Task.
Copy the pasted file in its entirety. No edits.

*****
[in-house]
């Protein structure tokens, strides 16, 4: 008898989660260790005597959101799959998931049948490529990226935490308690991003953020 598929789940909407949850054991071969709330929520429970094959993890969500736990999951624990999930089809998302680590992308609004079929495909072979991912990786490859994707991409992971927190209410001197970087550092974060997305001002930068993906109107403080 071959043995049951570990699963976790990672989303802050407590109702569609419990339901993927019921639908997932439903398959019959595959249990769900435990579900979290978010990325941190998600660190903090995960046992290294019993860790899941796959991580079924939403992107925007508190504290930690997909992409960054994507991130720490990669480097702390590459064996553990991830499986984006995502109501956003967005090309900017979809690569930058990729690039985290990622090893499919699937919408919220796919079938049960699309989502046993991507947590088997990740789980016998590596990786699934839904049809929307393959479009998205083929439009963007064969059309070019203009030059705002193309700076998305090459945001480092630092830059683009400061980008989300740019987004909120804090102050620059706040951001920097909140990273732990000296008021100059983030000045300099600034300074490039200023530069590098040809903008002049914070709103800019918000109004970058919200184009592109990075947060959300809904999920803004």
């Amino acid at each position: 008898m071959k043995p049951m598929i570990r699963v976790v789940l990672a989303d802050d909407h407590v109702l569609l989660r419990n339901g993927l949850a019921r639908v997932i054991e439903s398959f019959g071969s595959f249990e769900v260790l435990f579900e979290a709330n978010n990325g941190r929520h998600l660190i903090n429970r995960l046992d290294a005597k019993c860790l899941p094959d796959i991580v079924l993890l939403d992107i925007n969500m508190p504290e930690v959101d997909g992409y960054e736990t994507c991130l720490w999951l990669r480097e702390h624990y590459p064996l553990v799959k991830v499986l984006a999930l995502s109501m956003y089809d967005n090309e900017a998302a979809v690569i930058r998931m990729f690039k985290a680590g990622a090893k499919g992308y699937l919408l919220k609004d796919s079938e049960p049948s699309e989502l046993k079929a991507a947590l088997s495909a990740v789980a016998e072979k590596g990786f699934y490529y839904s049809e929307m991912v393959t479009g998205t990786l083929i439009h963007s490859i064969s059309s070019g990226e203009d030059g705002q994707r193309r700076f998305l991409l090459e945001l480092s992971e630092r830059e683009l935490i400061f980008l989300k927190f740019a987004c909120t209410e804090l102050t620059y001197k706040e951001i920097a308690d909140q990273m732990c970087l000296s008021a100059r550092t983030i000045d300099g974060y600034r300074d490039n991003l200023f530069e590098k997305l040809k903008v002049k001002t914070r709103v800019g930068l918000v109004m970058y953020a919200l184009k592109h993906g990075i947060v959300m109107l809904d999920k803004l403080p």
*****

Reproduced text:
[in-house]
């Protein structure tokens, strides 16, 4: 008898989660260790005597959101799959998931049948490529990226935490308690991003953020 598929789940909407949850054991071969709330929520429970094959993890969500736990999951624990999930089809998302680590992308609004079929495909072979991912990786490859994707991409992971927190209410001197970087550092974060997305001002930068993906109107403080 071959043995049951570990699963976790990672989303802050407590109702569609419990339901993927019921639908997932439903398959019959595959249990769900435990579900979290978010990325941190998600660190903090995960046992290294019993860790899941796959991580079924939403992107925007508190504290930690997909992409960054994507991130720490990669480097702390590459064996553990991830499986984006995502109501956003967005090309900017979809690569930058990729690039985290990622090893499919699937919408919220796919079938049960699309989502046993991507947590088997990740789980016998590596990786699934839904049809929307393959479009998205083929439009963007064969059309070019203009030059705002193309700076998305090459945001480092630092830059683009400061980008989300740019987004909120804090102050620059706040951001920097909140990273732990000296008021100059983030000045300099600034300074490039200023530069590098040809903008002049914070709103800019918000109004970058919200184009592109990075947060959300809904999920803004």
């Amino acid at each position: 008898m071959k043995p049951m598929i570990r699963v976790v789940l990672a989303d802050d909407h407590v109702l569609l989660r419990n339901g993927l949850a019921r639908v997932i054991e439903s398959f019959g071969s595959f249990e769900v260790l435990f579900e979290a709330n978010n990325g941190r929520h998600l660190i903090n429970r995960l046992d290294a005597k019993c860790l899941p094959d796959i991580v079924l993890l939403d992107i925007n969500m508190p504290e930690v959101d997909g992409y960054e736990t994507c991130l720490w999951l990669r480097e702390h624990y590459p064996l553990v799959k991830v499986l984006a999930l995502s109501m956003y089809d967005n090309e900017a998302a979809v690569i930058r998931m990729f690039k985290a680590g990622a090893k499919g992308y699937l919408l919220k609004d796919s079938e049960p049948s699309e989502l046993k079929a991507a947590l088997s495909a990740v789980a016998e072979k590596g990786f699934y490529y839904s049809e929307m991912v393959t479009g998205t990786l083929i439009h963007s490859i064969s059309s070019g990226e203009d030059g705002q994707r193309r700076f998305l991409l090459e945001l480092s992971e630092r830059e683009l935490i400061f980008l989300k927190f740019a987004c909120t209410e804090l102050t620059y001197k706040e951001i920097a308690d909140q990273m732990c970087l000296s008021a100059r550092t983030i000045d300099g974060y600034r300074d490039n991003l200023f530069e590098k997305l040809k903008v002049k001002t914070r709103v800019g930068l918000v109004m970058y953020a919200l184009k592109h993906g990075i947060v959300m109107l809904d999920k803004l403080p």